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Old June 27 2013, 04:23 PM   #15
Captain Clark Terrell
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Re: Why did Odo send Laas to the Great Link?

cannicks wrote: View Post
Who is to say that Laas wouldn't have stayed at the Link?
Laas indicated several times that he was much more interested in finding the other Changelings who were sent out into the galaxy than he was in joining the Great Link.

cannicks wrote:
It's likely he may share his people's hatred of the solids, and do what he could to subdue/exterminate them. Remember, he killed a Klingon and showed no remorse since he was a solid.
Laas himself said that he had no interest in conquering solids as the Dominion was attempting and that he preferred to avoid them altogether. Your "the enemy of my enemy is my friend" argument is baseless.

cannicks wrote:
It's that as the Founders were Laas' people too, why should he be denied the opportunity to meet them? It was his home and origin, and if he chose to go, fine. They let Odo go, and all Founders seemingly have equal standing/choice (I see no evidence there are Founder leaders). Odo essentially was a hypocrite, since he denied one of his own species the opportunity to do something he wanted all of his life.
What are you talking about? Odo didn't deny Laas anything. He chose not to accompany him on his journey, but he allowed him to leave without interference. How is Odo a hypocrite for something he didn't even do? If you're going to present an argument like this, you need to provide facts to support your assertions. You've yet to do so.

cannicks wrote:
Just seems that if Odo lived his life in the pursuit of justice, then he should have at least shown Laas what the Great Link was. Why deny somebody their own origin? As for DNA ties, well I'd say a priori most species do have such a thing. Of course this is not absolute, but despite PC people disagreeing, most species do share utmost allegiance with conspecifics.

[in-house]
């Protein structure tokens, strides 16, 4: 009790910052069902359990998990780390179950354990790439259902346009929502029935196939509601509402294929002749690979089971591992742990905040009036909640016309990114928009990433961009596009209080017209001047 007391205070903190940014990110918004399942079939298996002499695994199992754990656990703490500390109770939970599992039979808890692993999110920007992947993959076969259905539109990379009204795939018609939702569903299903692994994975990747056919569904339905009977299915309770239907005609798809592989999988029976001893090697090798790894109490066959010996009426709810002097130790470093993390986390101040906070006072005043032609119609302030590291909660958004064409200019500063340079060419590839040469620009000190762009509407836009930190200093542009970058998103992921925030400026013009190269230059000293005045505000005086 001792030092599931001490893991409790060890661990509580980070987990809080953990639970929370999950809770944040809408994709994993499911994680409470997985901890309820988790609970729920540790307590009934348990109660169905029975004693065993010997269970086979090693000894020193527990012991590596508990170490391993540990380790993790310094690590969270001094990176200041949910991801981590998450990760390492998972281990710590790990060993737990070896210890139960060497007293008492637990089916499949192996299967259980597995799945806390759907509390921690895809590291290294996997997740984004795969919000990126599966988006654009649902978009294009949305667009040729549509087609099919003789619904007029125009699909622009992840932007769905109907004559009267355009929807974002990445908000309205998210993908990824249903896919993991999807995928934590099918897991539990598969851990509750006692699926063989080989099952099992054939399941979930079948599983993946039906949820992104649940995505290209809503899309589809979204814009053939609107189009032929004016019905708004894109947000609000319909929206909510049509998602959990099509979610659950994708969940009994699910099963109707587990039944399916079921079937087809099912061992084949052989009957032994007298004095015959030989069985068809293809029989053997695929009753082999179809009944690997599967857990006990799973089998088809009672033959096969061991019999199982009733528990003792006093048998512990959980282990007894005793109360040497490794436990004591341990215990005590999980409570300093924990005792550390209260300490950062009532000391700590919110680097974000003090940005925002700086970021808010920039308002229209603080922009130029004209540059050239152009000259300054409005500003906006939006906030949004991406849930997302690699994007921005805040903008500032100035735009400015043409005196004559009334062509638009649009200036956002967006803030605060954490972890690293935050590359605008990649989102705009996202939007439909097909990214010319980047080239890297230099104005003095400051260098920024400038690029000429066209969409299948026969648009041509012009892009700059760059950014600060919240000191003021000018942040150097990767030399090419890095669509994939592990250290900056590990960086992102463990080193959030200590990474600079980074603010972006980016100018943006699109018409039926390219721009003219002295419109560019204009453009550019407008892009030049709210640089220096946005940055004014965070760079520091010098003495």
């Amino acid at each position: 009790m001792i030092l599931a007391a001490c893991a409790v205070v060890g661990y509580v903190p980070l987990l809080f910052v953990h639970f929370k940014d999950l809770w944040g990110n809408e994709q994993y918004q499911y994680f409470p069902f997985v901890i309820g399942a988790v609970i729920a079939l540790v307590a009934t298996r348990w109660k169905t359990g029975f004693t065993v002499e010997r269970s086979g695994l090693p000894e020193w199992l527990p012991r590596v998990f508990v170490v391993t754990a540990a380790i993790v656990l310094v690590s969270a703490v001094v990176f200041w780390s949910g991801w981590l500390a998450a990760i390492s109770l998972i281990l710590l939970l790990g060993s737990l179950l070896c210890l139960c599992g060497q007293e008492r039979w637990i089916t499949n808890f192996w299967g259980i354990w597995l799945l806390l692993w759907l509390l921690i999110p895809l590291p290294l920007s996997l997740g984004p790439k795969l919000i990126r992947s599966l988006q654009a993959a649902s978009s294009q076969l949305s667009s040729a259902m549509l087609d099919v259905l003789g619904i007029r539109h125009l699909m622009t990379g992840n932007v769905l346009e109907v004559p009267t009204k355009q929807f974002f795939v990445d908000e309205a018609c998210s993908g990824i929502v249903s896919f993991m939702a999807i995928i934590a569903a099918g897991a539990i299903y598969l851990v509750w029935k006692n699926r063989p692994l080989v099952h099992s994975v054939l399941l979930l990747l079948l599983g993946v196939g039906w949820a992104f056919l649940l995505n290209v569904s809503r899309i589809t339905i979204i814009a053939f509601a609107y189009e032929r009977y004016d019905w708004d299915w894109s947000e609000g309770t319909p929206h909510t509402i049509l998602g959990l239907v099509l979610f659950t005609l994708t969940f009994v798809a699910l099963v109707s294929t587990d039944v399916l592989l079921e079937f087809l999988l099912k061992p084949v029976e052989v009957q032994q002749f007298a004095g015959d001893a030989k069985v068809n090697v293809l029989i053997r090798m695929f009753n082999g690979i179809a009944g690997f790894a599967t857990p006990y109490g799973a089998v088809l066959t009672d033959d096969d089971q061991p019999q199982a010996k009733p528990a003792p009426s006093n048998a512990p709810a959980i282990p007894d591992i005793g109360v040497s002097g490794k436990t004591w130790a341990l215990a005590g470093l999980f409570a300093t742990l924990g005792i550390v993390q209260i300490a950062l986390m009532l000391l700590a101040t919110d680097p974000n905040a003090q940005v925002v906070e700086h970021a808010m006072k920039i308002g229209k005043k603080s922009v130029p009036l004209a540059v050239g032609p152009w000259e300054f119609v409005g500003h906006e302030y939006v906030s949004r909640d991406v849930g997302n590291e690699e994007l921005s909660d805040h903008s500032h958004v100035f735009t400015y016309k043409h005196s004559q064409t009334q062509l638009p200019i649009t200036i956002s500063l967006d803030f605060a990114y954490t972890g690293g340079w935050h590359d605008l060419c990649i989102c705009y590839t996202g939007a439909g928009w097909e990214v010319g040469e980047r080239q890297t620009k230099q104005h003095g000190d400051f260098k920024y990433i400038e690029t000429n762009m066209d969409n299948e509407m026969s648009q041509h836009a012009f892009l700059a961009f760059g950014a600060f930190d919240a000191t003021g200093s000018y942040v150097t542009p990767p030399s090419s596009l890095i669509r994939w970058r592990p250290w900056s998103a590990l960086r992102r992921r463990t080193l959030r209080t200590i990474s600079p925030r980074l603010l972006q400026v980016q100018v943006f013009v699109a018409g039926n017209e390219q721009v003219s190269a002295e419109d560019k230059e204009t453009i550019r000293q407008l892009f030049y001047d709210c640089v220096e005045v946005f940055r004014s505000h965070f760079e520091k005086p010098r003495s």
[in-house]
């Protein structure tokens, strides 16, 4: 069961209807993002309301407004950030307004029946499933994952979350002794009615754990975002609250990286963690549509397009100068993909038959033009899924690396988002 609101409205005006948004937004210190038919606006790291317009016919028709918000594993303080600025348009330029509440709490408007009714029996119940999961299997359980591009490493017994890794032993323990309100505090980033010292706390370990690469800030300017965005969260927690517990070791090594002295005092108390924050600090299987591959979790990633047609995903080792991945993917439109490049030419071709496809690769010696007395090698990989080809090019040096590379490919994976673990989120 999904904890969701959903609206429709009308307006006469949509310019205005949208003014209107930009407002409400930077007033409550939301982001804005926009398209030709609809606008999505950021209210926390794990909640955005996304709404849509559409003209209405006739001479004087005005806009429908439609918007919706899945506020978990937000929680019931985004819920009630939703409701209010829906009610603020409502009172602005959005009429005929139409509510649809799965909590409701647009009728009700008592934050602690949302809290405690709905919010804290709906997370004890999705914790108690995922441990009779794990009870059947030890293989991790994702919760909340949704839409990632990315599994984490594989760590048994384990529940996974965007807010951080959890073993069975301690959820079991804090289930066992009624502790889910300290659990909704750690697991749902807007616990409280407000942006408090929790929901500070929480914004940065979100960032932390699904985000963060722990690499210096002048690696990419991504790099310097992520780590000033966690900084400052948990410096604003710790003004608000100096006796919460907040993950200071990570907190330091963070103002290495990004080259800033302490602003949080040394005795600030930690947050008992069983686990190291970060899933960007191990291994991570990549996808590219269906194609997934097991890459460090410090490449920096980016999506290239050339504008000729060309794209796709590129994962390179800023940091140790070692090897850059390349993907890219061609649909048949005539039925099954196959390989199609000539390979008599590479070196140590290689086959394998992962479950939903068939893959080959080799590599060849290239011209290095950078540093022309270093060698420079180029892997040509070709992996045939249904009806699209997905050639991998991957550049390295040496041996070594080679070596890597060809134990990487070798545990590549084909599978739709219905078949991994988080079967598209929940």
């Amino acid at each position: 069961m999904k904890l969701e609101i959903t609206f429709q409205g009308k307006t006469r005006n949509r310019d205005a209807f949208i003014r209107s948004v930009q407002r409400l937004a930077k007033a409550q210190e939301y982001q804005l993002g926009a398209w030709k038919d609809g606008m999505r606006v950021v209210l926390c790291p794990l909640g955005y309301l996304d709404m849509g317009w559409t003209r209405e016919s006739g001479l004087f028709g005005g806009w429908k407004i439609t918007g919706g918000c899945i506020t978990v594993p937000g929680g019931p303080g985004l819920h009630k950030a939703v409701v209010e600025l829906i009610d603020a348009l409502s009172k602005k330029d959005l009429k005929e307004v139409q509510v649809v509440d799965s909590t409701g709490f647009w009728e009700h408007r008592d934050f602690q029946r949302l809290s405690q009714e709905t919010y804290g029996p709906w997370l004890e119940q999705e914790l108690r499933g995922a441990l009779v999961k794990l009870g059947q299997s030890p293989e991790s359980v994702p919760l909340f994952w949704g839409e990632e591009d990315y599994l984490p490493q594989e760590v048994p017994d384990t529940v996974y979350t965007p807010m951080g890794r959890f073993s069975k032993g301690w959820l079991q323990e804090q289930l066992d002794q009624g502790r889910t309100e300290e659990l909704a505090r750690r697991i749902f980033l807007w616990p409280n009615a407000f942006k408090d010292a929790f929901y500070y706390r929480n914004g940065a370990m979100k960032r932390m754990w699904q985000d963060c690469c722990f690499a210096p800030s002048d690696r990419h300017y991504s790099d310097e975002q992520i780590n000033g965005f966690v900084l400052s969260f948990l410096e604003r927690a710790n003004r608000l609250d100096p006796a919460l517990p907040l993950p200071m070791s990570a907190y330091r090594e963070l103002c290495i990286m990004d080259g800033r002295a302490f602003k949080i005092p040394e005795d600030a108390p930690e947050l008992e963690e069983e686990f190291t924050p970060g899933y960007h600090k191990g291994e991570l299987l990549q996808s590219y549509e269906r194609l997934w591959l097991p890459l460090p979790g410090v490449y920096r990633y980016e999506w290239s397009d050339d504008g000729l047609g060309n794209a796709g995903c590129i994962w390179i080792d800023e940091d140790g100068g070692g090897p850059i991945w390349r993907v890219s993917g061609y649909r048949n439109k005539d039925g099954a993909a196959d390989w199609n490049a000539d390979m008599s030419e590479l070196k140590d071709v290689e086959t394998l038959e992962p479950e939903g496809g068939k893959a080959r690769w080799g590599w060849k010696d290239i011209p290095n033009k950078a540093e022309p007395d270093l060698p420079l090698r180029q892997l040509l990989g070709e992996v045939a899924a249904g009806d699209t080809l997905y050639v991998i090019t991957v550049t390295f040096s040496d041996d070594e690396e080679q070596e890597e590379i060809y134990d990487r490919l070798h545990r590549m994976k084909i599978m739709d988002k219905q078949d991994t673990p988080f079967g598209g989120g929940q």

It wasn't Odo's responsibility to take Laas to the Great Link. Laas was an individual and could have made that decision for himself. He didn't need Odo's help to find the Founders. And Odo was under no obligation to leave his life on DS9 behind to help someone he barely knew. I'll say it again: genetics don't determine one's family. Family is about making deep and meaningful connections with people whom one has many things in common with. Odo had no such connection to Laas despite their common origin, so it shouldn't surprise anyone that he would choose to stay with someone he loved.

As to your final point, you're presuming that all members of given species or ethnic group are alike, which is perhaps the most ignorant POV I've seen expressed in quite some time. Most Changelings may prefer to associate with other Changelings, but one cannot assume that this would be case for everyone.

"He clapped his captain—his friend—on the shoulder. Yes, this man was very much like James Kirk, in all the ways that mattered." --Christopher L. Bennett-- Star Trek: Mere Anarachy, The Darkness Drops Again
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